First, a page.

Board of Supervisors President David Chiu was in fourth with 8.36 percent.

State Senator Leland Yee was in fifth with 8.25 percent.

Public Defender Jeff Adachi  was in sixth with 6.33 percent.

This first tally includes just the vote by mail which represents about 14.59 percent of all voters. The next release of votes at 9:45 will include the first ballots from today’s polling.

Those votes could reflect a totally different voter sentiment in light of voter  fraud allegations made against some of Lee’s supporters.

But if the trend continues, Lee would be very close to the 50 percent and 1 vote he needs to secure victory.

The top ten candidates received 97.65 percent.

If no one receives a majority,  the Ranked Choice Voting will eliminate the lowest ranking candidate one by one and distribute their backers’ 2nd and 3rd choices until one candidate gets a majority of the vote.

More detailed results at :

http://sfelections.org/results/20111108/

Monitors at SF Polls as voters try to make history–if Ranked Choice Voting lets them

As expected, California’s Secretary of State has sent monitors to roam polling places in San Francisco making sure there’s no funny business in today’s election. It’s a clear sign that someone is taking the allegations of voter fraud and ballot tampering in the campaign seriously.

Seven candidates urged the state to monitor the election after allegations of election misconduct were made against volunteers for interim Mayor Ed Lee. The blue-shirted “Ed Heads” were seen marking and taking ballots from Chinese-speaking voters. One source told me Lee was supposed to sign on to the letter to make it a united front by the top candidates against any improprieties.  In Ranked Choice Voting races, you are supposed to get that kind of collegiality.  But not here. Lee was left off the letter, as some of the also-rans apparently chose to make this a last minute and not so subtle attack on Mayor Interim.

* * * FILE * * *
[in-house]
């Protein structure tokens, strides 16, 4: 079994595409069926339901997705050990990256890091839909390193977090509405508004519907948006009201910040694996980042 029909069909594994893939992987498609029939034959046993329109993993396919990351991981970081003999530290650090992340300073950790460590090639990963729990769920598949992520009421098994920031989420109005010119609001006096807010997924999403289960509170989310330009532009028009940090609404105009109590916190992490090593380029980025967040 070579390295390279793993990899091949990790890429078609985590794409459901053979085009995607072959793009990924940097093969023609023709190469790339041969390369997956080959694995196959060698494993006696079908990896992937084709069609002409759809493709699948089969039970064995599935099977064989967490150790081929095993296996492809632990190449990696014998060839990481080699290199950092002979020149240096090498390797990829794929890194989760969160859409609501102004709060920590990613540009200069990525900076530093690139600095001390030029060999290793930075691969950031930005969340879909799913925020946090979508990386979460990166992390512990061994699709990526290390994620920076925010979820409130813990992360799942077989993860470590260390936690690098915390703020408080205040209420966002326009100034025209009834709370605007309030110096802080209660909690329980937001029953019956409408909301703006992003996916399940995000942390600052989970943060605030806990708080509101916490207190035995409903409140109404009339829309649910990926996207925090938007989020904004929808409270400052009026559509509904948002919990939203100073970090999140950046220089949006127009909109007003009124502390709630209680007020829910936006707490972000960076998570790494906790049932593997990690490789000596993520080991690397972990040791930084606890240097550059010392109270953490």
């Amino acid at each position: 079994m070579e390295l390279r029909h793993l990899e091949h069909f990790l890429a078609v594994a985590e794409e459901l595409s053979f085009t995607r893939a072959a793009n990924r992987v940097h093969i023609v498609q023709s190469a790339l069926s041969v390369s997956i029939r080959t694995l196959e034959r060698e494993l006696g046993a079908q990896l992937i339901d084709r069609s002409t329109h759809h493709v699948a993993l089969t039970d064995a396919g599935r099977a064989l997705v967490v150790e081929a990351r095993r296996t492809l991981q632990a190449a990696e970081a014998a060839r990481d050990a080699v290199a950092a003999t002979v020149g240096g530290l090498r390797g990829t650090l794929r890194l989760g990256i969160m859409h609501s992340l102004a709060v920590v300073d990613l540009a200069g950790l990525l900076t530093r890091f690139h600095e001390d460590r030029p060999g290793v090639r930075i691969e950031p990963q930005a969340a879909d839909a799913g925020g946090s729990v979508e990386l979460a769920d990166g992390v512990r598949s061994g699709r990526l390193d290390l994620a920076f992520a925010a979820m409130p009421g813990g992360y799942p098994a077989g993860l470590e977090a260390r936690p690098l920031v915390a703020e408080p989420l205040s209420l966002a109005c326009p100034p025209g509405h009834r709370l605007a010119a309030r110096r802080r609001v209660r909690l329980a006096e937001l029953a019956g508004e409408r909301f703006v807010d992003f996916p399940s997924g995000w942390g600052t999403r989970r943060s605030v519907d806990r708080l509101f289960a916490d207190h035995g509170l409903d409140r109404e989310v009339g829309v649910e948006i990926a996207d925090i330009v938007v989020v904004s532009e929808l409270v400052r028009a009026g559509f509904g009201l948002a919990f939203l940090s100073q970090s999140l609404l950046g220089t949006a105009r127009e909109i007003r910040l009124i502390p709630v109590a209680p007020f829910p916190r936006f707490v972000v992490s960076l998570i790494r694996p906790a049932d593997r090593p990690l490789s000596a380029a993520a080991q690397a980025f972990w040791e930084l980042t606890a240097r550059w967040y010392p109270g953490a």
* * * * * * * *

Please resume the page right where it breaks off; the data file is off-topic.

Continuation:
It could backfire on everyone.

Lee may slip back as everybody’s No.2 or No. 3 choice and more easily win a majority.

Or as people are hoping, angry voters could leave him off the ballot entirely, creating a real “Hail Mary” situation in Ranked Choice Voting. No one has a majority and every ballots’ No.2 and No.3 comes into play until a majority is had.

History at first blush may have seemed partial to a first Asian American mayor with so many Asian American candidates. But in a RCV shootout, who knows who gets the No.2s and No.3s. It doesn’t have to be an Asian American.

Whatever, the whole thing seems more random than not, though RCV supporters will say it’s totally logical. They may be able to explain it step by step so it makes theoretical sense. But in the effort to save time and money (no more costly runoff elections, what a deal!), RCV adds a confusing layer of complexity that leads to distrust.  

You don’t need to understand the math to vote.  You just need to trust the vote.  RCV takes voter sentiment out of context.  A second and third choice could be different if they have no chance to win on a subsequent tally. 

It makes you yearn for a simpler, old-fashioned way. Instant runoff savings?  It may not be worth it if voters end up wondering what the hell happened to their vote.

See my blog post at www.aaldef.org/blog

The “New Mud”: Ranked Choice voting changes everything in SF Mayoral Election; How Lee’s voter fraud controversy puts everything in a new light with less than two weeks to go

 A big conference on Asian American activism is taking place in San Francisco this week.